Activist community

Mutiny Information Cafe is back after community fundraising efforts

Not all stories have a happy ending. But Mutiny Information CaféDenver’s latest tribulation will be: Less than a week after being seized by the City of Denver for uncollected sales tax arrears, Denver’s counterculture institution will reopen its doors on Wednesday, September 28 at noon.

“We are relieved, as you can imagine,” said Jim Norris, one of Mutiny’s co-owners. “Relieved and humbled.”

Things moved quickly once news of Mutiny’s sudden forced closure broke. The locks were changed in the early afternoon of Thursday September 22. A GoFundMe campaign was launched late in the evening asking for the community’s help in meeting the emerging need to pay the municipal tax bill. The news was spread on Facebook and through media sources (including Westword) that the challenge was on, and several supporters from the arts community helped amplify the call to action. Once the outpouring of financial support began, it only grew.

Before the campaign was 24 hours old, enough money had been raised to pay the tax bill ($42,126) and more. The total currently sits at just under $60,000.

Norris admits he still processes the level of generosity the Denver arts community has shown, especially in such a short time. “I don’t know, man,” he said. “It’s an intangible thing, why so many people would stand up for the store. My best guess is just that people need a safe place for creatives of all kinds.

One of the biggest donors was another Denver bookseller – The Hermitage Bookstore to Cherry Creek, who donated $5,000. General Manager Sam Butler says the store did it by heart and duty. “The independent bookstore community is tight,” says Butler. “It would have left too big a hole in the city’s literary community if we were to lose Mutiny.”

“I’m blown away by what the Hermitage has done,” admits Norris. “When I first moved to Denver, with my English writing degree, I was staying at the old Tattered Cover. And they probably didn’t want a dirty kid like me coming there, but I also went to the Hermitage, so their support was a big and nice surprise.

Norris says he and co-owner Matt Megyesi plan to visit the store on Fillmore to say thank you in person." class="uk-display-block uk-position-relative uk-visible-toggle"> Click to enlarge

R. Alan Brooks in front of Mutiny…and the reminder: “Small businesses ain’t the fucking problem. Devour the rich.”

In terms of explaining the support of local artists, including Josiah Hesse, R. Alan Brooks and Hillary Leftwich, several of whom have been featured in various local news stories about Mutiny’s closure, Norris takes issue with it. “All I’ve ever encouraged anyone to do is not have a regular job,” he laughs. “Whatever it takes to do this, do it. Write, make music, whatever you can do.

To celebrate the reopening of Mutiny and the generosity of spirit that made it possible, Norris and Megyesi are planning a party on Saturday October 29 at oriental theater.

“It will be free, of course,” Norris says, adding that they are still working out the details. But there will be bands (all local bands, many of which have ties to Mutiny, including bolonium), a costume party and gifts. “It was really great of the Oriental to donate this space,” Norris says, “so we can really have space to do what we want to do and celebrate all the people who have helped us. .”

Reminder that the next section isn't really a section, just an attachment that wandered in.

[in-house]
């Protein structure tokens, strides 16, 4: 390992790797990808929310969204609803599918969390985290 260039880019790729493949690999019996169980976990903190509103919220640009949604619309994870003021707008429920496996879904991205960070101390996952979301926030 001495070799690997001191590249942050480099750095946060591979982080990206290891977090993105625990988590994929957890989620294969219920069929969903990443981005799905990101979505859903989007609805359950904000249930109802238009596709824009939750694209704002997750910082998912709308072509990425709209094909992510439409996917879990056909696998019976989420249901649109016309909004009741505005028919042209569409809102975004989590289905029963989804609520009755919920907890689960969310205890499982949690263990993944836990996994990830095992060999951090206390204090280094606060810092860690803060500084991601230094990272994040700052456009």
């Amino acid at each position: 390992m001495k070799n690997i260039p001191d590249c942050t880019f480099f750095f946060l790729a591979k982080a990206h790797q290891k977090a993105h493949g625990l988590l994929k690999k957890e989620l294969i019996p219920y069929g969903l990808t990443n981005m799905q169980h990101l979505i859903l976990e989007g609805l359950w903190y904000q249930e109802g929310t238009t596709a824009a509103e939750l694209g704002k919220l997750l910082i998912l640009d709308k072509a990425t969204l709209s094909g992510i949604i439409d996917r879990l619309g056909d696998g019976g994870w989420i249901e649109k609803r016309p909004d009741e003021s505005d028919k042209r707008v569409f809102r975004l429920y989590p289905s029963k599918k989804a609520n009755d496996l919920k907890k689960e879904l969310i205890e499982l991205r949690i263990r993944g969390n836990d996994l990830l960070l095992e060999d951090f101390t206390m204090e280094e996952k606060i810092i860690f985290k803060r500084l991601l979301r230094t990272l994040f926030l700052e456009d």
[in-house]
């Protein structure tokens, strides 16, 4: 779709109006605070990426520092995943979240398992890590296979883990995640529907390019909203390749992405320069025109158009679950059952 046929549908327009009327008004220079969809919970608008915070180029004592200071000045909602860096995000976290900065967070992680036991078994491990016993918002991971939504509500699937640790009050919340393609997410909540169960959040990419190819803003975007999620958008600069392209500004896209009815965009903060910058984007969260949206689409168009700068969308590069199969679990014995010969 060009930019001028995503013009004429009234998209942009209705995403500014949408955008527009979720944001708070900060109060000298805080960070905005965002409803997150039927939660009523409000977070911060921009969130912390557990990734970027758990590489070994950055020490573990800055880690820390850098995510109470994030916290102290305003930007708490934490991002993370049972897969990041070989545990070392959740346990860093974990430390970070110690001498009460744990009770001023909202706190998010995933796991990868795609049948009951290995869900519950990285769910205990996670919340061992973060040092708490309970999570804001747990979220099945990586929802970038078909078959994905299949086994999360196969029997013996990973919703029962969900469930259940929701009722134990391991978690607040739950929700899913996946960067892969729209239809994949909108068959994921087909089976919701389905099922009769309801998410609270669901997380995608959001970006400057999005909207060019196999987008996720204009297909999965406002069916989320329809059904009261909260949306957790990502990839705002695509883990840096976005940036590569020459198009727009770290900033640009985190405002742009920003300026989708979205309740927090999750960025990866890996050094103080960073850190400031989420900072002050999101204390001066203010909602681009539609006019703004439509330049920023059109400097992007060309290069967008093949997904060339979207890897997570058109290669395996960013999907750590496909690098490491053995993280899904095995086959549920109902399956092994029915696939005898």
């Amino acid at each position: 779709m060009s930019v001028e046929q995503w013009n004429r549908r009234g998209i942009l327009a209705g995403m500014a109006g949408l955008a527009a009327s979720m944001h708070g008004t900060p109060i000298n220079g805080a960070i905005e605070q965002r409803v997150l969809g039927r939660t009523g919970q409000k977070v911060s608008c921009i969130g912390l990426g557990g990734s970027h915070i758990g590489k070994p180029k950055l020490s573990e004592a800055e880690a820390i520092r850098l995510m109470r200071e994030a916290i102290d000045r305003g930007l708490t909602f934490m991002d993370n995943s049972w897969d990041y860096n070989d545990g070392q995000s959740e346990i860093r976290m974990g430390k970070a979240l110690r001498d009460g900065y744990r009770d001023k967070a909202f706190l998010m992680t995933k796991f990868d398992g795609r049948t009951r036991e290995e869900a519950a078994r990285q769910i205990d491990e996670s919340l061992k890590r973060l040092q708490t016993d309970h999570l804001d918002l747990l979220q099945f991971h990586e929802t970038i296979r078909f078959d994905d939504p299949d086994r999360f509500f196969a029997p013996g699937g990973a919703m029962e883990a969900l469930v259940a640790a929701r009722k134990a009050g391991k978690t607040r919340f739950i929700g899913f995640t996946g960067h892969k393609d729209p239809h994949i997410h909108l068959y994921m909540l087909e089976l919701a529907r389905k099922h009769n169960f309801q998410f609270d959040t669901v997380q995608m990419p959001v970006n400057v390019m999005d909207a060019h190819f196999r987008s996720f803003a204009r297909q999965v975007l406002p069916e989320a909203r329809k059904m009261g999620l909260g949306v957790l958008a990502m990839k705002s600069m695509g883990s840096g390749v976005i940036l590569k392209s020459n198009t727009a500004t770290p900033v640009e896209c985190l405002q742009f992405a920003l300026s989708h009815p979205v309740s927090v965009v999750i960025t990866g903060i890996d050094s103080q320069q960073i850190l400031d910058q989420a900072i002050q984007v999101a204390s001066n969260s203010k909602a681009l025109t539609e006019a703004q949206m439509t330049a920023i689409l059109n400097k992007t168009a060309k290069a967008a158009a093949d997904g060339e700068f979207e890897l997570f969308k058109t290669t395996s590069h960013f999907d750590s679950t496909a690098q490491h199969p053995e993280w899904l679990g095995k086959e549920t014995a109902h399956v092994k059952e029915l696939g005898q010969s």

While the GoFundMe campaign has done its job, Mutiny Information Cafe still needs the support of the community in the continued effort to rebuild to full strength. Even before the tax bill was due, Norris and Megyesi hadn’t taken a paycheck since April in a bid to restore the store’s post-pandemic solvency, along with a serious health alert for Megyesi and more. a case of vandalism that is expensive to repair.

“All our usual stuff is back from now on,” promises Norris. That means Poetry Night, First Friday Pinball Night, Gundam Build Nights, and Mutiny Comics’ Whatnot Auction every Saturday.

This Friday, September 30 at 6 p.m., Mutiny will present one of the many author-focused events he has hosted over the years – an event that had to be temporarily canceled when the store was closed but is now back. . local writer Zack Kopp will launch his new book, Happinessand the evening will include readings, discussions, a musical performance by Molly Growler, vendors and more.

Norris describes Mutiny’s salvation experience as “the rise of the creative class. We can keep our money inside our own circles. I can sell a copy of a book and turn around and use it as a tip at a tattoo shop, and then that money can go buy art from a local artist. I encourage everyone to pursue this idea. That’s how we’re going to take care of each other.”

And in the end, this whirlwind started and ended with people, according to Norris. “We just want everyone to come back,” he says. “Come back and make yourself at home again. We will spend the rest of our careers working to repay that goodwill.

Mutiny Information Cafe, 2 South Broadway, opens at noon on Wednesday, September 28; starting Thursday, September 29, it returns to a 9 a.m. to 9 p.m. schedule. For more information about the store, check out its websitee.